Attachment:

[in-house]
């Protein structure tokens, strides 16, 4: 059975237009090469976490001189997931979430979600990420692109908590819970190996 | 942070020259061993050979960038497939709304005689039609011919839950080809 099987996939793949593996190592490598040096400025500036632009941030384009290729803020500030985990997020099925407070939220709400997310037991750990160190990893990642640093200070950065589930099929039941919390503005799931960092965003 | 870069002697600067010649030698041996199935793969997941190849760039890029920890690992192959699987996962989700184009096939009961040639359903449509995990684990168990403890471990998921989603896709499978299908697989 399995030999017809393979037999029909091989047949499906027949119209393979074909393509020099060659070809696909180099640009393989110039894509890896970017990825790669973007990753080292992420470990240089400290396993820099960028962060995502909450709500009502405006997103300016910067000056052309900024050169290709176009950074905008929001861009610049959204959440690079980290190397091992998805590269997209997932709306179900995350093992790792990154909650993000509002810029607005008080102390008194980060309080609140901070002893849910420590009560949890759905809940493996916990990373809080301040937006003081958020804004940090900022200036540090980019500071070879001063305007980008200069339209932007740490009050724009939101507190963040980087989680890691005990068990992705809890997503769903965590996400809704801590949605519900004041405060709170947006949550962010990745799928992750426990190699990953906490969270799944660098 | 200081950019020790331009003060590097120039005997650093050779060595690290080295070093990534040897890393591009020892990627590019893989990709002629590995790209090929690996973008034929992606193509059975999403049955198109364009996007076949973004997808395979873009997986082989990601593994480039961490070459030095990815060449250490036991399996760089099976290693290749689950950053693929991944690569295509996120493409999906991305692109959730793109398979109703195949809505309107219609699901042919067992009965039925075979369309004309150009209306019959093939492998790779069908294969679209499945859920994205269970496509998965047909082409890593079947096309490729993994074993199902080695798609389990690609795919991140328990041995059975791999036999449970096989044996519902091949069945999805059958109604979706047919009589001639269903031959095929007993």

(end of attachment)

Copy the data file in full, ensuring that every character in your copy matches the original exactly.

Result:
[in-house]
């Protein structure tokens, strides 16, 4: 059975237009090469976490001189997931979430979600990420692109908590819970190996 | 942070020259061993050979960038497939709304005689039609011919839950080809 099987996939793949593996190592490598040096400025500036632009941030384009290729803020500030985990997020099925407070939220709400997310037991750990160190990893990642640093200070950065589930099929039941919390503005799931960092965003 | 870069002697600067010649030698041996199935793969997941190849760039890029920890690992192959699987996962989700184009096939009961040639359903449509995990684990168990403890471990998921989603896709499978299908697989 399995030999017809393979037999029909091989047949499906027949119209393979074909393509020099060659070809696909180099640009393989110039894509890896970017990825790669973007990753080292992420470990240089400290396993820099960028962060995502909450709500009502405006997103300016910067000056052309900024050169290709176009950074905008929001861009610049959204959440690079980290190397091992998805590269997209997932709306179900995350093992790792990154909650993000509002810029607005008080102390008194980060309080609140901070002893849910420590009560949890759905809940493996916990990373809080301040937006003081958020804004940090900022200036540090980019500071070879001063305007980008200069339209932007740490009050724009939101507190963040980087989680890691005990068990992705809890997503769903965590996400809704801590949605519900004041405060709170947006949550962010990745799928992750426990190699990953906490969270799944660098 | 200081950019020790331009003060590097120039005997650093050779060595690290080295070093990534040897890393591009020892990627590019893989990709002629590995790209090929690996973008034929992606193509059975999403049955198109364009996007076949973004997808395979873009997986082989990601593994480039961490070459030095990815060449250490036991399996760089099976290693290749689950950053693929991944690569295509996120493409999906991305692109959730793109398979109703195949809505309107219609699901042919067992009965039925075979369309004309150009209306019959093939492998790779069908294969679209499945859920994205269970496509998965047909082409890593079947096309490729993994074993199902080695798609389990690609795919991140328990041995059975791999036999449970096989044996519902091949069945999805059958109604979706047919009589001639269903031959095929007993």